and/or block SMBv1 ports on network devices [UDP 137, 138 and TCP 139, 445].

Another step would be to update endpoint security and AV solutions with the relevant hashes of the ransomware (e.g. via VirusTotal).

If these steps are not possible, not starting up and/or shutting down vulnerable systems can also prevent the propagation of this threat.

If you have not been infected:

Apply the following recommendations as soon as possible:

  1. Back-up and protect your systems and files
  2. Update your antivirus signature database to the latest version. Antivirus firms are now detecting all the current variations of the ransomware.
  3. CCN-CERT (Spanish CERT) has developed a Vaccine, which prevents WannaCry from executing and encrypting a system if the system gets infected by WannaCry afterwards. Users can use this tool as an added layer of security in addition to the rest of the recommendations and not instead of them.

How to prevent a ransomware attack?

  1. Back-up! Back-up! Back-up! Have a backup and recovery system in place so a ransomware infection cannot destroy your personal data forever. It is advisable to create at least two back-up copies on a regular basis: one to be stored in the cloud (remember to use a service that makes an automatic backup of your files) and one stored locally (portable hard drive, thumb drive, etc.). Disconnect these when you are done and store them separately from your computer. Your back-up copies will also come in handy should you accidentally delete a critical file or experience a hard drive failure.
  2. Use robust antivirus software to protect your system from ransomware. Always use the latest virus definition/database and do not switch off the ‘heuristic’ functions as these help the solution to catch samples of ransomware (and other type of malware) that have not yet been formally detected.
  3. Keep all the software on your computer up to date. When your operating system (OS) or applications release a new version, install it. If the software that you use offers the option of automatic updating, enable it.
  4. Trust no one. Literally. Any account can be compromised and malicious links can be sent from the accounts of friends on social media, colleagues, or an online gaming partner. Never open attachments in emails from someone you don’t know. Similarly, don’t open attachments in emails from somebody you know but from whom you would not expect to receive such a message. Cybercriminals often distribute fake email messages that look very much like email notifications from an online store, a bank, the police, a court or a tax collection agency, luring recipients into clicking on a malicious link and releasing the malware into their system. If in doubt, call the sender at a trusted phone number to confirm the legitimacy of the message received.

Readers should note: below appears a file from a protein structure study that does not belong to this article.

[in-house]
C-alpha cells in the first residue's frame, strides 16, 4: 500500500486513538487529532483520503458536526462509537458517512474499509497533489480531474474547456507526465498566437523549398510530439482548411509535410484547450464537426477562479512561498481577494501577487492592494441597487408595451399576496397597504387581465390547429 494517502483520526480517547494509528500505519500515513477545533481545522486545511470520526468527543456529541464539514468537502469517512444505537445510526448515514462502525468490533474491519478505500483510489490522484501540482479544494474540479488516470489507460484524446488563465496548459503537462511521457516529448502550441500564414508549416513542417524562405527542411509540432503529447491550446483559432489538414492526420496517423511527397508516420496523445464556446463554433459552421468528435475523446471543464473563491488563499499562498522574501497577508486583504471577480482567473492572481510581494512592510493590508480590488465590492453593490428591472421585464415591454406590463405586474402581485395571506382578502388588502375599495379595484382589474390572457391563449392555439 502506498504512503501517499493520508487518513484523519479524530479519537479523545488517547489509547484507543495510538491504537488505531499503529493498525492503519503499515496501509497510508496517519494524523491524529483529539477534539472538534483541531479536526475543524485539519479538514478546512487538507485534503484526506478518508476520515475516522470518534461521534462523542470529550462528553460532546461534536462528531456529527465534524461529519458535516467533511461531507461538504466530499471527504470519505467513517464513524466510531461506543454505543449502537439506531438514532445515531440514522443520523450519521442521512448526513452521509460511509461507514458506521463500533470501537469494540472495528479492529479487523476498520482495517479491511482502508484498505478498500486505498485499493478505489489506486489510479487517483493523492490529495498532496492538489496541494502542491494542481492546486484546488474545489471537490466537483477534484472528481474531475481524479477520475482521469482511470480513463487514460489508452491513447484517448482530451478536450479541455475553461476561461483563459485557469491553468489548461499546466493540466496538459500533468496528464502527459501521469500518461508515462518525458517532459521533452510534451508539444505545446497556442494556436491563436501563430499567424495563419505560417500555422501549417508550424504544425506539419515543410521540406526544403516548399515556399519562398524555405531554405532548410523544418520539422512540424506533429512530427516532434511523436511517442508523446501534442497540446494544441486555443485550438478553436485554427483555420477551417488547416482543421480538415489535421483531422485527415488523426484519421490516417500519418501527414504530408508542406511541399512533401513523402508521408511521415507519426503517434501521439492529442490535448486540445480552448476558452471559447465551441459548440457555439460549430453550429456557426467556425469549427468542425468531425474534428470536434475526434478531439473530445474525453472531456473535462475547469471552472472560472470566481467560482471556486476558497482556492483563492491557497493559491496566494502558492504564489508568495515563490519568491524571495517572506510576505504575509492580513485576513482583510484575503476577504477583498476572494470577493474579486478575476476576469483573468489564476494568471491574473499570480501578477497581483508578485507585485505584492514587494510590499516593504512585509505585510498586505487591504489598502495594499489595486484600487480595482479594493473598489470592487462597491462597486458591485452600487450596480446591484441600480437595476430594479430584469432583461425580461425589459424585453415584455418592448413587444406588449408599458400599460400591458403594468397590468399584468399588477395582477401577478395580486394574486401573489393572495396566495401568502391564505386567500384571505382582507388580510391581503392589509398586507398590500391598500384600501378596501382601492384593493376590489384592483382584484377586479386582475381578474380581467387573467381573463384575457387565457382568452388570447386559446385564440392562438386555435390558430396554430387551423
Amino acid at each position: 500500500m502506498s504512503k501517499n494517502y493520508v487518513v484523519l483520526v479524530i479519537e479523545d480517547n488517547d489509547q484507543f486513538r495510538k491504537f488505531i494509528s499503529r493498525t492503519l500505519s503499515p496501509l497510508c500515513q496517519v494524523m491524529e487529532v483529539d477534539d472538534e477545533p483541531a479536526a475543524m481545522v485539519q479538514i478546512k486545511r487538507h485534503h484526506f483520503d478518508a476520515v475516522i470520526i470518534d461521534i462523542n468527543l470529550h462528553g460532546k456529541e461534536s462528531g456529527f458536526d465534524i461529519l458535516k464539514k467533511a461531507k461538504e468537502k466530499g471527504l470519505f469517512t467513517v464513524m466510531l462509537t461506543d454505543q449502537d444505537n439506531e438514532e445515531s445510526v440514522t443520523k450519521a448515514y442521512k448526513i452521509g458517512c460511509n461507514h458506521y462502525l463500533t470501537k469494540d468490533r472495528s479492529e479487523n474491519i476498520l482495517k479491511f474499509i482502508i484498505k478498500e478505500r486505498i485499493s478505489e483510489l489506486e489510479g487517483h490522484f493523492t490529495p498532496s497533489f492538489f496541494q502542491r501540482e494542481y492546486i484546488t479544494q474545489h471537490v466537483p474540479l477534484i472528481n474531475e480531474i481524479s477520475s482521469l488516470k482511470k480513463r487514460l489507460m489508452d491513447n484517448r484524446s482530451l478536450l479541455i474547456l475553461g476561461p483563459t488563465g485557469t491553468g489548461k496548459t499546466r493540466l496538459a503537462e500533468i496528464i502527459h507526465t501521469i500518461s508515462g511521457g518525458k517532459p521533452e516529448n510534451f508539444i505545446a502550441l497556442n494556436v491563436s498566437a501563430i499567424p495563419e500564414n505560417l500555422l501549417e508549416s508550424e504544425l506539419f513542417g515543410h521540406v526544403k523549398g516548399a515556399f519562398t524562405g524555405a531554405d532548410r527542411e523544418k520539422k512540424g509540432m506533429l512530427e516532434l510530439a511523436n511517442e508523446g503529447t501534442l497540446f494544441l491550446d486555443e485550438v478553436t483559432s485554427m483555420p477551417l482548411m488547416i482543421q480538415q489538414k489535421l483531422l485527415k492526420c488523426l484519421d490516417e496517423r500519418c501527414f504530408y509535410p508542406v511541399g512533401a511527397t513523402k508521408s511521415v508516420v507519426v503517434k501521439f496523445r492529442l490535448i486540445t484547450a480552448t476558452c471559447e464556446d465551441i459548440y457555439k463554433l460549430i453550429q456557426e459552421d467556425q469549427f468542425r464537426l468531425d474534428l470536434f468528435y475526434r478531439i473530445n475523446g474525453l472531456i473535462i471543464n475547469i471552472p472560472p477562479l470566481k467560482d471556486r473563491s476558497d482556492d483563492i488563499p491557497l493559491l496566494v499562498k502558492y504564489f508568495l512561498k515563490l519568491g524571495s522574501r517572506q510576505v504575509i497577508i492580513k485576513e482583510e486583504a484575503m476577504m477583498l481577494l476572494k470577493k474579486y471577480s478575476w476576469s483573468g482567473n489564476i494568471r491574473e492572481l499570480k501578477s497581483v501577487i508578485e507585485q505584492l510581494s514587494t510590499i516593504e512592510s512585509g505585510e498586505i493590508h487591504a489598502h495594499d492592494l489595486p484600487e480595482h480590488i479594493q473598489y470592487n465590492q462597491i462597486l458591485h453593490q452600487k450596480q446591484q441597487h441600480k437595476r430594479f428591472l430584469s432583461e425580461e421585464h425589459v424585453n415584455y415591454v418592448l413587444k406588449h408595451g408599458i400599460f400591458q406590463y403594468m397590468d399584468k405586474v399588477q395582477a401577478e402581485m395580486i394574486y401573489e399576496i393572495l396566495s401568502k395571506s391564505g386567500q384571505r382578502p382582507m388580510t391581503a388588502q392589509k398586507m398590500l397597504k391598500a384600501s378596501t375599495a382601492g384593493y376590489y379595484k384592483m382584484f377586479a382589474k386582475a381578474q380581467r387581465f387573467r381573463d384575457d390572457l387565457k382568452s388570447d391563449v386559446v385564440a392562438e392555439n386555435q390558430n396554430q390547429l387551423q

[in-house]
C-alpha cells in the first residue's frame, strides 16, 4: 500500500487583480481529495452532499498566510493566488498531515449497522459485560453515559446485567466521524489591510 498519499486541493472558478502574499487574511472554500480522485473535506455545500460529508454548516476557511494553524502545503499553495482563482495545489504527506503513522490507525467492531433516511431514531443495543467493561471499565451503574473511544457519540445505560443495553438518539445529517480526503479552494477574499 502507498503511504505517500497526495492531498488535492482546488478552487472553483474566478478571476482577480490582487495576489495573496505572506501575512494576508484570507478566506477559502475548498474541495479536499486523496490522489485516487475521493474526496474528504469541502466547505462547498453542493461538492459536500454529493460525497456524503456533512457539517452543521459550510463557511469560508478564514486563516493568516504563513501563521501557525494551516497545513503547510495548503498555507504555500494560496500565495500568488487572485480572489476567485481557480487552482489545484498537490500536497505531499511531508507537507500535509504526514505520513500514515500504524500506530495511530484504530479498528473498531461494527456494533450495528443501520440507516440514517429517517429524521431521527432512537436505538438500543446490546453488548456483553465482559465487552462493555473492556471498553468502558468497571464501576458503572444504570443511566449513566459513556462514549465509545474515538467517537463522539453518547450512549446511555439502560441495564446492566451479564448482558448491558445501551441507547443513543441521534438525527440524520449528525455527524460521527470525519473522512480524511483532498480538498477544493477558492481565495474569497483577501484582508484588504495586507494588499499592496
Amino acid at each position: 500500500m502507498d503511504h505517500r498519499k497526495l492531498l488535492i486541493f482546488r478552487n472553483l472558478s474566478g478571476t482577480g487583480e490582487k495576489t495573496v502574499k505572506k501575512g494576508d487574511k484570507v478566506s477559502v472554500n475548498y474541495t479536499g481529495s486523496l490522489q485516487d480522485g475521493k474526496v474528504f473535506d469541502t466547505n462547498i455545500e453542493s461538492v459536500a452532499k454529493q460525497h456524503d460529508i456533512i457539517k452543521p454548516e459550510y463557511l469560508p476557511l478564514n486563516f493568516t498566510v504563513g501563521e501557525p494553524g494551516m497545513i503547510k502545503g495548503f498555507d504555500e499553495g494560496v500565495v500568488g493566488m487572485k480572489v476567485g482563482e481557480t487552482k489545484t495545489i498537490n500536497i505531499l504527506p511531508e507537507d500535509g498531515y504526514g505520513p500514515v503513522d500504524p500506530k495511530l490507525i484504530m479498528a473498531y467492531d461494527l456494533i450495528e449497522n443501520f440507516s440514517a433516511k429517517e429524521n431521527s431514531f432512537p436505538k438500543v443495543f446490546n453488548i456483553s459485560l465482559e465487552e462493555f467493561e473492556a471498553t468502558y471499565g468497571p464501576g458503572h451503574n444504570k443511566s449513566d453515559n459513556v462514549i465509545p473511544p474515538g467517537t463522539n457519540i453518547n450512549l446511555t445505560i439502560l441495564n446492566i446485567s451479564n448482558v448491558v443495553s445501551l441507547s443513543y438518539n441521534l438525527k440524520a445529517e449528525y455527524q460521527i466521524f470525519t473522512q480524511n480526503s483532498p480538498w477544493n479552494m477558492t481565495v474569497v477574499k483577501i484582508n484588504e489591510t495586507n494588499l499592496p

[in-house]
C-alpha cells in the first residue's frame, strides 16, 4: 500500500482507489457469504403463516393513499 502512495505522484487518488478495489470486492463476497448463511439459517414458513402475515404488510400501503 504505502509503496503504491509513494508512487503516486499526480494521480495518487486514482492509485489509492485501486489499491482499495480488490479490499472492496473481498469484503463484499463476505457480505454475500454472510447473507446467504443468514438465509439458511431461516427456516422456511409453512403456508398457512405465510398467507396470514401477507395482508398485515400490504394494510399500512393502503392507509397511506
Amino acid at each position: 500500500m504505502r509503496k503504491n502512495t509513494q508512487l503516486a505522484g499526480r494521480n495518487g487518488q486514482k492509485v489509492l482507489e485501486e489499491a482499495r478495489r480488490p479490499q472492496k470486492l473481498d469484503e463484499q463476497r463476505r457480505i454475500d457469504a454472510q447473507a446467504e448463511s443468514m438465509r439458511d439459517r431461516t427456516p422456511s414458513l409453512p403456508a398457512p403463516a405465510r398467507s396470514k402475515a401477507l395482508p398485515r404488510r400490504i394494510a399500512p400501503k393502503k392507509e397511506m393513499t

5. Enable the ‘Show file extensions’ option in the Windows settings on your computer. This will make it much easier to spot potentially malicious files. Stay away from file extensions like ‘.exe’, ‘.com’, ‘.vbs’ or ‘.scr’. Cybercriminals can use several extensions to disguise a malicious file as a video, photo, or document (like hot-chics.avi.exe or report.doc.scr).
  6. If you discover a rogue or unknown process on your machine, immediately disconnect it from the internet or other network connections (such as home Wi-Fi) — this will prevent the infection from spreading.

For further information, download our tips and advice infographic.

Law enforcement and IT security companies have joined forces to disrupt cybercriminal businesses with ransomware connections.

The No More Ransom portal is an initiative by the National High Tech Crime Unit of the Netherlands’ Police, Europol’s European Cybercrime Centre and two cyber security companies – Kaspersky Lab and Intel Security. The goal is to help victims of ransomware retrieve their encrypted data without having to pay the criminals. More than 80 partners from the public and private sectors all over the world have joined the project since its launch in July 2016.

As it is much easier to avoid the threat, rather than fight it once infected, the project also aims to educate users on how ransomware works and what countermeasures can be taken to effectively prevent infection.